Contributors

Global HRO in 2005

Eight service providers are running the global HR BPO game.

by Phil Fersht

End-to-end HRO is no longer a pipe dream– it is a reality. A series of publications are dedicated to covering it, Wall Street and industry analysts are paid to research it, and sourcing advisors are flooded with requests to explore and manage it. There are even PR firms and marketing agencies springing up, eager to hone in on this burgeoning industry. Like the onset of the Internet, which necessitated unprecedented levels of investment from governments, telecom companies, and IT firms alike to build a global infrastructure, the same is now happening with BPO.

The HR BPO industry is entirely dependent on investment from Tier 1 and Tier 2 providers–it cannot thrive simply through a few smart partnerships. While advisors can talk up the business benefits, cost savings, and improvements to people management, there will be no industry if the IBMs, Accentures, Hewitts, and others fail to deliver the means to make this happen. So whats the state-of-play with the HR BPO service providers?

Hewitt–This provider has galvanized its position at the forefront of the HR BPO market since its Exult acquisition and will probably be boasting its fortieth multi-process HR BPO client by the time this article is published. Hewitt is the test-case for leveraging its growing service-center infrastructure across multiple clients. Its key challenge moving forward is to solidify delivery capabilities in mainland Europe.

ACS–2005 is turning out to be a consolidation year for the Texan outfit. Having taken the industry by storm with its “HRO in a Box” approach, the company is now working hard to merge its newly-acquired MellonHR operations and consolidate its global clients. Key challenges are to underpin its world-class global services delivery infrastructure with a robust technology platform and further mature its HR transformation capabilities.

IBM–It has been a watershed year for IBM’s HR BTO services, with the successful acquisition of the Dana Corporation and NiSource contracts and achieving significant progress with its global service centers. Key challenges are to integrate its IT software and services competencies into its HR delivery projects and acquire further competencies in the areas of benefits administration.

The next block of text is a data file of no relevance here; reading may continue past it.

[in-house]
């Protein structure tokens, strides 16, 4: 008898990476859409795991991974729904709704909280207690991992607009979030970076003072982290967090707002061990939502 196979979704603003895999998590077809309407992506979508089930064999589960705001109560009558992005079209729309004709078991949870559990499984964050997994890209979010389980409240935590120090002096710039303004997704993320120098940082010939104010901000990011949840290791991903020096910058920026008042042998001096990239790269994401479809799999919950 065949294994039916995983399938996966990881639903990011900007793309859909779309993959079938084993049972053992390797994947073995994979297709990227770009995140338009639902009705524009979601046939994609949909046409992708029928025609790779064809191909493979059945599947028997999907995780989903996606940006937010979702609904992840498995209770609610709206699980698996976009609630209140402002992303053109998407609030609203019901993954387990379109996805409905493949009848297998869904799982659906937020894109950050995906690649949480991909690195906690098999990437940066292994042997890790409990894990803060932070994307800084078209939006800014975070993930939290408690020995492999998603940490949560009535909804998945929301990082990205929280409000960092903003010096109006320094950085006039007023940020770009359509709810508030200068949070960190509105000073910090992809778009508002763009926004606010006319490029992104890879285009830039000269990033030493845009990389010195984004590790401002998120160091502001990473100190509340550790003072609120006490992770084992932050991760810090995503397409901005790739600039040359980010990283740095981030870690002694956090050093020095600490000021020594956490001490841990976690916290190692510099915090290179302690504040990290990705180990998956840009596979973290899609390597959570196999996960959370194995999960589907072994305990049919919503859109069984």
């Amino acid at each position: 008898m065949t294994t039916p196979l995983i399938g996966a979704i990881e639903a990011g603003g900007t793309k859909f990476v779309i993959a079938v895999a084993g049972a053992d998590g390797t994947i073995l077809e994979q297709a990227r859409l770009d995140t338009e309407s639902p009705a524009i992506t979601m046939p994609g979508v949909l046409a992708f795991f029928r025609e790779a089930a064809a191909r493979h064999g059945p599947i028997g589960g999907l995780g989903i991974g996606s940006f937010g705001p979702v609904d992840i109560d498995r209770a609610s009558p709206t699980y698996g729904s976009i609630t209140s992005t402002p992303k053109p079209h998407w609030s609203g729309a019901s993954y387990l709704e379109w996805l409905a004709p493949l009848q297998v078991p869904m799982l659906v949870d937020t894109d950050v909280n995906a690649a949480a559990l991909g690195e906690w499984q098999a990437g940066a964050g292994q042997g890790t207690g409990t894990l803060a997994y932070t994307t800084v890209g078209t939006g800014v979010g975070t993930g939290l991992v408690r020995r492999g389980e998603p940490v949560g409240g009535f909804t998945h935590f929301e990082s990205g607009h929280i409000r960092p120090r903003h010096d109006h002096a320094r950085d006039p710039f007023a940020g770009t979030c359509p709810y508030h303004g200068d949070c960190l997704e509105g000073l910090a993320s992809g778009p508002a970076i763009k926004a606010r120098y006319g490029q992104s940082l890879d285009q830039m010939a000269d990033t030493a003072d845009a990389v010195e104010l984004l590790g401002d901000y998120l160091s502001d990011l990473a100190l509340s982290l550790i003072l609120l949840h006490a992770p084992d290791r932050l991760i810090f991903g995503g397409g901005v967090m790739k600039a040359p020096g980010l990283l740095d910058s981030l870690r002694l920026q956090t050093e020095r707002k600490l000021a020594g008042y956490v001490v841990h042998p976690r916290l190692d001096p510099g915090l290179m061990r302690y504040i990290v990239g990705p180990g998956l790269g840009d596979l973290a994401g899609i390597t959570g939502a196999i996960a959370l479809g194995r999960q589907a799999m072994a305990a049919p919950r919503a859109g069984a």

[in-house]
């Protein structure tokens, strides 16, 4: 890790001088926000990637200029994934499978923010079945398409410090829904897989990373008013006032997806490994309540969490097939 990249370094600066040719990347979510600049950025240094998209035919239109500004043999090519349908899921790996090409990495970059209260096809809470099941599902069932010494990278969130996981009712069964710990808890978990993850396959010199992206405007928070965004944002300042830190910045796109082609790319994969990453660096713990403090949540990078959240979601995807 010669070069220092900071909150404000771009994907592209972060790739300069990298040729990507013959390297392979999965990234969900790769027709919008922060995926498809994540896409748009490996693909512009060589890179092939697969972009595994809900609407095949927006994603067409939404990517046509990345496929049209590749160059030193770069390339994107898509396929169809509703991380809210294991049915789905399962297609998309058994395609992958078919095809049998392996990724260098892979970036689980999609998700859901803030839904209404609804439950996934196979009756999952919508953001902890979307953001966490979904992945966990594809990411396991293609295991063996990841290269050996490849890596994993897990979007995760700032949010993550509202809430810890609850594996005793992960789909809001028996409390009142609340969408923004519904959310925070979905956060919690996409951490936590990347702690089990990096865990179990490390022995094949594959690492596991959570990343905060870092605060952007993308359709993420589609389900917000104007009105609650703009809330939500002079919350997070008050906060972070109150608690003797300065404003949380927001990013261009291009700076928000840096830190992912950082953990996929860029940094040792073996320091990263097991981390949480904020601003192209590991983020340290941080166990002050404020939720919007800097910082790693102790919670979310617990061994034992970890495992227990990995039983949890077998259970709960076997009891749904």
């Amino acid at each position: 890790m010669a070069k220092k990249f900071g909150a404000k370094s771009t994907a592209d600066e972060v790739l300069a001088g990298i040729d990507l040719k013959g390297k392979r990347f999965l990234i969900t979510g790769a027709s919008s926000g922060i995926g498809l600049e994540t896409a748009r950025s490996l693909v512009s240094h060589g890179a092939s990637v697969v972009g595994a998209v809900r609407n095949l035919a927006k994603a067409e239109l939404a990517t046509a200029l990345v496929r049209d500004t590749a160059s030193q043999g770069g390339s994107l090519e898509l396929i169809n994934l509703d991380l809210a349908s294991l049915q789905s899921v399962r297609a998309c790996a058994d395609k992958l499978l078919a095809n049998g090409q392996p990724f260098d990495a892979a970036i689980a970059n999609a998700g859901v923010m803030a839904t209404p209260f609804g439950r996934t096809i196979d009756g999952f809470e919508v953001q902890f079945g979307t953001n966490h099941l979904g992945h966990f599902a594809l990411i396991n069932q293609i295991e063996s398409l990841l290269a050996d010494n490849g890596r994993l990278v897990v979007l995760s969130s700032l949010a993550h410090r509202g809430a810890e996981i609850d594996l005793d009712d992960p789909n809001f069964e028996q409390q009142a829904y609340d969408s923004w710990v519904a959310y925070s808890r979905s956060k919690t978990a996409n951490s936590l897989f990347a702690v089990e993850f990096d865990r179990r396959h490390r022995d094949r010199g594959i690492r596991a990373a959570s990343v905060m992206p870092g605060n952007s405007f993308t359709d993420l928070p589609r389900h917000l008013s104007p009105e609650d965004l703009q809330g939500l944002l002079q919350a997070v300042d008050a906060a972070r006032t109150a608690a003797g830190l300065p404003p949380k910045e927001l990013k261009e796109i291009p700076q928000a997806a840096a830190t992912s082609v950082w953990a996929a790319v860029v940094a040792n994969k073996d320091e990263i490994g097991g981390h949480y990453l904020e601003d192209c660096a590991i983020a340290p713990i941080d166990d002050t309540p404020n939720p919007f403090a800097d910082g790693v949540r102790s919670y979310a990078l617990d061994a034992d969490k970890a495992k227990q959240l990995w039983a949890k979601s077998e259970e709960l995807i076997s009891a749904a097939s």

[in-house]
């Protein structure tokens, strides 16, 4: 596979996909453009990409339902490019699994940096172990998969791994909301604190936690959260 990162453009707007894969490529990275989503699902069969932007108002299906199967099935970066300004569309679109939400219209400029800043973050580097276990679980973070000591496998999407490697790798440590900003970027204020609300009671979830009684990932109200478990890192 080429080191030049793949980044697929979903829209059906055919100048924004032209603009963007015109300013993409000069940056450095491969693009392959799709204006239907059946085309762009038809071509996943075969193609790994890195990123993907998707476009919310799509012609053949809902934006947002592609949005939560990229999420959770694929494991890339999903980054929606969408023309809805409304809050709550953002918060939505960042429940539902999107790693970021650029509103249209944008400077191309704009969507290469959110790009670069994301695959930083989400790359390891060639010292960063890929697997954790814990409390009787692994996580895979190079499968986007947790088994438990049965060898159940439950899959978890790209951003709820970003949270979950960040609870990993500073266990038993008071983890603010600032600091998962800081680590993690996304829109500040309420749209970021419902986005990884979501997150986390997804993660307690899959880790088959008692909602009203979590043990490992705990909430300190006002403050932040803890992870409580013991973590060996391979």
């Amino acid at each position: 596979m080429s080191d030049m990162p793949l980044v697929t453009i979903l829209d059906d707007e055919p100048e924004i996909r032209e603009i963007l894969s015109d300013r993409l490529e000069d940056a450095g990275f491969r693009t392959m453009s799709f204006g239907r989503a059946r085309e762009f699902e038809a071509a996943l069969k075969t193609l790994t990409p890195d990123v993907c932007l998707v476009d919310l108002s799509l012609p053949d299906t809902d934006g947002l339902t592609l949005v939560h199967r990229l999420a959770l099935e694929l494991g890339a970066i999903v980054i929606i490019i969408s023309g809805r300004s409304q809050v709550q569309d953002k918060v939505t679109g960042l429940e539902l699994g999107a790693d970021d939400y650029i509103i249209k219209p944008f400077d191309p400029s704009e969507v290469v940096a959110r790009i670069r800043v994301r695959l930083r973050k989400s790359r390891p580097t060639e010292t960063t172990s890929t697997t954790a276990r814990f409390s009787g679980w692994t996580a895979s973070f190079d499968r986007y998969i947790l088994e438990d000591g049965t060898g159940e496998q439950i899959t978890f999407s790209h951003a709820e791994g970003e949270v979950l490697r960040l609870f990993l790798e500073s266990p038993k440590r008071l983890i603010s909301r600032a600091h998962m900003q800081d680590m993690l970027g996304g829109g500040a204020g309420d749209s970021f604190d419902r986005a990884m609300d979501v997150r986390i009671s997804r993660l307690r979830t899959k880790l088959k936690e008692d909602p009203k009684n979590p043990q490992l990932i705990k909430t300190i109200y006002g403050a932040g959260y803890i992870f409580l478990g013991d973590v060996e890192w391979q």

Accenture HR Services–The year started successfully with the renegotiation of BT, but Accenture has since missed out on several global contracts. However, some bright prospects with blue-chip organizations should get the company back on track in 2006. The integration of HR into its multi-tower BPO business under Kevin Campbell is eagerly-awaited with his Hewitt non-compete set to expire soon. Key challenges are to separately develop its outsourcing business from its consulting business and finalize a comprehensive strategy for both benefits administration and payroll.

Convergys–2005 is the comeback year for this outfit which has struggled with troubled contracts. Integration of Deloitte’s F&A business, combined with a world-class learning offering and a growing global delivery base, is setting up the company for a successful long-term outlook in BPO. Convergys’s challenges are to consolidate its new client wins and work on a successful IT and BPO alignment, as it looks to rub shoulders with much larger competitors.

Fidelity–Fidelity’s approach to HR BPO has been to build a proprietary offering based on its HR Access platform, which is set to go live in early 2006. It has been developing its benchmark client, Bank of America, as a test bed for its HR BPO offering. With first-class benefits administration and potential to have a one-to-many technology platform, the future looks bright. The key challenge is to make what they have work–and quickly–and decide whether to develop a global plan for HRO.

ExcellerateHRO–EDS’s HR offering has re-branded and re-launched itself this year. With 120,000 staff, great IT skills, a genuine global footprint, and landmark HRO clients such as CIBC and Infineon, ExcellerateHRO has some catching up to do to start fulfilling its potential. Key challenges are to successfully integrate the Towers-Perrin benefits administration software by early 2006, hire a team of HR-focused practitioners, and bid on some suitable global deals.

ADP–With mid-market offerings in payroll and benefits administration that could make it a formidable competitor at the high-end of the market, the question is not if, but when. ADP can take on a lot of business most of the others will pass over with their one-to-many service capabilities, a developing platform, and the scale to make this work. The challenges are to develop real global test-cases of ADP running on SAP and build a strategy to cater to recruiting and learning services. Nothing a smart M&A or two wouldnt resolve.

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